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Formats the Html codes.FormatFix the Html to be XHtml compliantFix Write Validate that the text is XHtml compliant.Validate Proofing With sales and operations around the world, one of Canada’s largest licensed producers of cannabis enjoys showing off its Alberta roots.

“We go around the world, meeting with health professionals and showing them what we call the ‘Aurora standard,’” says Aurora Cannabis Inc. Chief Corporate Officer Cam Battley. “More than that, we have brought more diplomats and public officials from around the world to visit our Aurora Sky production facility in Alberta than I can count. Our heart is in Alberta.”

Aurora operates state-of-the-art and highly-automated production facilities in Canada, the European Union and South America and boasts sales and operations in 25 countries worldwide. Aurora has become one of the world’s largest and fastest-growing cannabis companies. What Aurora calls its “Sky Class” operations are modeled after its massive, 800,000-square-foot Aurora Sky production facility, which is located next to Edmonton’s airport. 

“More than half of our global employees ― more than 1,500―are in Alberta,” says Battley. “Our global headquarters are in Edmonton. In terms of Alberta production facilities, we’ve got Aurora Sky, Aurora Mountain near Cremona and Aurora Sun being built in Medicine Hat.” 

Aurora Sun will be twice the size of the Aurora Sky facility ― nearly 1.6 million square feet.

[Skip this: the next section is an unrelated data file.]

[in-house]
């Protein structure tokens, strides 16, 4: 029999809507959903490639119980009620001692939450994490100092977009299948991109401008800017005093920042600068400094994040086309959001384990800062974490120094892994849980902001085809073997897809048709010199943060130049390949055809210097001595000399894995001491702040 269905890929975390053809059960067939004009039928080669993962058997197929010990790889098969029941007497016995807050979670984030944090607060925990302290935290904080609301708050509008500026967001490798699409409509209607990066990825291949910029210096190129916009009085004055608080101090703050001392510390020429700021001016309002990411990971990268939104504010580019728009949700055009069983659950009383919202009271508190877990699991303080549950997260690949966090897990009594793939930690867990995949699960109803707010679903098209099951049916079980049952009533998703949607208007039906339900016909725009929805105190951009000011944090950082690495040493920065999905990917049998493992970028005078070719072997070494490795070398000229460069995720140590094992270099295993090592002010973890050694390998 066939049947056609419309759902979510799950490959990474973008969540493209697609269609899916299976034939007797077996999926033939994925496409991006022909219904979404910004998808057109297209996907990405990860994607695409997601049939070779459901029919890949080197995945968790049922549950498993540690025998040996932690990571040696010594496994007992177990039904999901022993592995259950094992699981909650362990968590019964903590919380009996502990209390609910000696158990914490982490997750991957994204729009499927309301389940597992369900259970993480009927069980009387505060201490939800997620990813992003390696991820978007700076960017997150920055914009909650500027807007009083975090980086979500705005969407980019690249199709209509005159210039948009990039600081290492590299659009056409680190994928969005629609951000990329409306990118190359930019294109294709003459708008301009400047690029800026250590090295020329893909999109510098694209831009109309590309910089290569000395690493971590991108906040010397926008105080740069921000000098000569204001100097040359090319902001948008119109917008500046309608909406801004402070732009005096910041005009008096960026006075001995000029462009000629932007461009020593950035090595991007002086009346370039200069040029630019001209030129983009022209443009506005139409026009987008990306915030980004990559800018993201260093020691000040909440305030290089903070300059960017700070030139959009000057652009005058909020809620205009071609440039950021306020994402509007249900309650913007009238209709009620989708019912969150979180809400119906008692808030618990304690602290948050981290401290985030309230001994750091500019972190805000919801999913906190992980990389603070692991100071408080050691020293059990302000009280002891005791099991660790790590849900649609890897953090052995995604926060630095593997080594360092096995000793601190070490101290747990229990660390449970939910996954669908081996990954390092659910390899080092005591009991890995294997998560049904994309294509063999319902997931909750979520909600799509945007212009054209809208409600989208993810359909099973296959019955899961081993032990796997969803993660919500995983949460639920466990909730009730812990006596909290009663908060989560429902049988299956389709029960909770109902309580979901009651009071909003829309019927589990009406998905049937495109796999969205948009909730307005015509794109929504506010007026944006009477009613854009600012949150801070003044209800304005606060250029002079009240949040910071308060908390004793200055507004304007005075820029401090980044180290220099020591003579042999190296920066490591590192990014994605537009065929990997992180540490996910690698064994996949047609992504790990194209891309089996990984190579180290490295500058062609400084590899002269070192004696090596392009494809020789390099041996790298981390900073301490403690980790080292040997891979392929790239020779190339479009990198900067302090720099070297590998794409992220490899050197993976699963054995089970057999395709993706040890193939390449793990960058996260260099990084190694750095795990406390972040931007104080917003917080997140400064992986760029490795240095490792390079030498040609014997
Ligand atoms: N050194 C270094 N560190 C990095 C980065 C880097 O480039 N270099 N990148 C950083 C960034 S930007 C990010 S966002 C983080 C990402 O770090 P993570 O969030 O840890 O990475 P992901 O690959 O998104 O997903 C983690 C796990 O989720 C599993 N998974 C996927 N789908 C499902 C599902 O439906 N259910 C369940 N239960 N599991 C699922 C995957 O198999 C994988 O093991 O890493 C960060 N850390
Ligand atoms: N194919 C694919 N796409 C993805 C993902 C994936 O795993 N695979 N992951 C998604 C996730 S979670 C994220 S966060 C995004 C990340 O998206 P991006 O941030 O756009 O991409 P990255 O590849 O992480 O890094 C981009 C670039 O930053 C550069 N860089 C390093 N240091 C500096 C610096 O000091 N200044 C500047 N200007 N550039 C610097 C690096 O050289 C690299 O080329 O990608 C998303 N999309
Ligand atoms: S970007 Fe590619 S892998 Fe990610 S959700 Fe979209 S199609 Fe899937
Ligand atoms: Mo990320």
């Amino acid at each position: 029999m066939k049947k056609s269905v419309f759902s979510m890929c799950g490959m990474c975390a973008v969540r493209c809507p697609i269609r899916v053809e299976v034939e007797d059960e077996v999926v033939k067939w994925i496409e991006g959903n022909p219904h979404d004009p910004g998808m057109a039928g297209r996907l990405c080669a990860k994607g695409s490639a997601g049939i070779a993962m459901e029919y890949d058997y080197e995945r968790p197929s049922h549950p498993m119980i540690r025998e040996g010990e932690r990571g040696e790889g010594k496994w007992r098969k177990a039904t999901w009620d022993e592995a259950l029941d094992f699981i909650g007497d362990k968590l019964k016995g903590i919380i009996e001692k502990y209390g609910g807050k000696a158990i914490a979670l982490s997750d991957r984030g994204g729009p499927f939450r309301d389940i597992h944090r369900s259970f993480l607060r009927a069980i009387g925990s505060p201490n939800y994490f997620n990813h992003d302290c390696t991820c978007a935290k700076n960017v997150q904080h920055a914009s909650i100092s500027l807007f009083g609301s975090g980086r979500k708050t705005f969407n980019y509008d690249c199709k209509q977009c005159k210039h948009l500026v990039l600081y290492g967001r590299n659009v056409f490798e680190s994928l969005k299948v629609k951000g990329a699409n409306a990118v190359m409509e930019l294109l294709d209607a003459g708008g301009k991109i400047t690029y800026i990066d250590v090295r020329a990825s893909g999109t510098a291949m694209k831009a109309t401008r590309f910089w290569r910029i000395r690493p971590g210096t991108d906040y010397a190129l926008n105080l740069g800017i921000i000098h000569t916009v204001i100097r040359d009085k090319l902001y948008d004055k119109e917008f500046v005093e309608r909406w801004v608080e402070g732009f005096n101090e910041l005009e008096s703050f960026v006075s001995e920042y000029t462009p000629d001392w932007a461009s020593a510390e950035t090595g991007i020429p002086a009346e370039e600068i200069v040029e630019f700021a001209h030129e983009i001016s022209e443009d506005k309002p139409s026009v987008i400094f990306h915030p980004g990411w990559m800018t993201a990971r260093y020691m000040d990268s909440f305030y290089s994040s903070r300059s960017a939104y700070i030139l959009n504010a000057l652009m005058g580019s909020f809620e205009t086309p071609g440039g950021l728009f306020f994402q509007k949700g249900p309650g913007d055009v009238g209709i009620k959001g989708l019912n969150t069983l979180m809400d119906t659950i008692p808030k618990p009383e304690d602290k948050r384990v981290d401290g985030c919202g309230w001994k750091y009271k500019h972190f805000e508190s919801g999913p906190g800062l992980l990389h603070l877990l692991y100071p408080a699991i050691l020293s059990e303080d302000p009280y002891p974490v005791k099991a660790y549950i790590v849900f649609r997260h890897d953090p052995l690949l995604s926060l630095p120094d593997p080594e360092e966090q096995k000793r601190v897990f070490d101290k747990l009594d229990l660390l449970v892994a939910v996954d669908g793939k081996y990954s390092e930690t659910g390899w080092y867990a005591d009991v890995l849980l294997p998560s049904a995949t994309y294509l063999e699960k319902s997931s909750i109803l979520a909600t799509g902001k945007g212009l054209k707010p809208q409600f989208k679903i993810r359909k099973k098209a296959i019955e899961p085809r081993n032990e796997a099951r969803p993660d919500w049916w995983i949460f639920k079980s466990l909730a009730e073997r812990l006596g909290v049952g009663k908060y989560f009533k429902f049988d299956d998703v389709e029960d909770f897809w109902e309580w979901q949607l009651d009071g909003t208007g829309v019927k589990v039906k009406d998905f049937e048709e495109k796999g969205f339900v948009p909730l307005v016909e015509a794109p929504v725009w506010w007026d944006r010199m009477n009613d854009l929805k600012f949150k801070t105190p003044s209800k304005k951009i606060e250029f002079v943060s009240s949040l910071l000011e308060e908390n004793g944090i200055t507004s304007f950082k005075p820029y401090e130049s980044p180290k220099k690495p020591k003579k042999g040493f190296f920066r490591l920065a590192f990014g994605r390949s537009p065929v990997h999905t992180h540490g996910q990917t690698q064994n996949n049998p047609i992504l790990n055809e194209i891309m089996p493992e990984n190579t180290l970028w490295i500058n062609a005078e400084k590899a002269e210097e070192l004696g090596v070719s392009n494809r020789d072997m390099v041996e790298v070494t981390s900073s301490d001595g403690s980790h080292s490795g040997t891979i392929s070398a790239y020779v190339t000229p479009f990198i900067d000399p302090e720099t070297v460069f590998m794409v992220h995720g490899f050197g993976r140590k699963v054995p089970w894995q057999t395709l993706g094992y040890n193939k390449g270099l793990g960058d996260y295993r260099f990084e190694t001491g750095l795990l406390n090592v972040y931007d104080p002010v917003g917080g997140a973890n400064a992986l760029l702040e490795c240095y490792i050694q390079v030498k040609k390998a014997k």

“We’ll be the largest employer in Medicine Hat,” Battley says.

While Alberta’s deep agricultural heritage attracted Aurora from the beginning, Battley credits the province’s entrepreneurial dynamic for making it a perfect fit for Aurora. 

“Alberta encourages risk-taking, and that’s in our DNA,” he says. “Our founder and CEO Terry Booth isn’t a capital markets guy or a lawyer: he’s an Alberta entrepreneur and we’re so proud of the way he pushed and drove this company to global leadership.”

The risks were certainly present. 

“In 2016, both Terry and another founder, Steve Dobler, put their own money at risk to start Aurora and keep it going. They kept the lights on and the doors open,” says Battley. “It has paid off in spades.”

Alberta as a base for global operations makes a lot of sense, says Battley. Low power costs, low taxes, and the presence of institutes of higher learning mean Aurora has access to the resources it needs.

“We‘ve got the leading plant science and leading  clinical research programs in the industry, all based out of Alberta,” he says. “I think it’d be great to see the development of an industry cluster in Alberta, like a centre of excellence, that brings together some large investors, access to capital and higher education and a smoothly operating regulatory environment.”

It just makes sense to do it in Alberta.

“For people who haven’t been to Alberta in a while, it is a cosmopolitan, diverse and a forward-thinking place,” says Battley. “Those qualities exist not just in the big cities, but in the smaller and medium centres across the province. I’m constantly thrilled with the curiosity, the sense of opportunity, the intelligent questions that Albertans present.”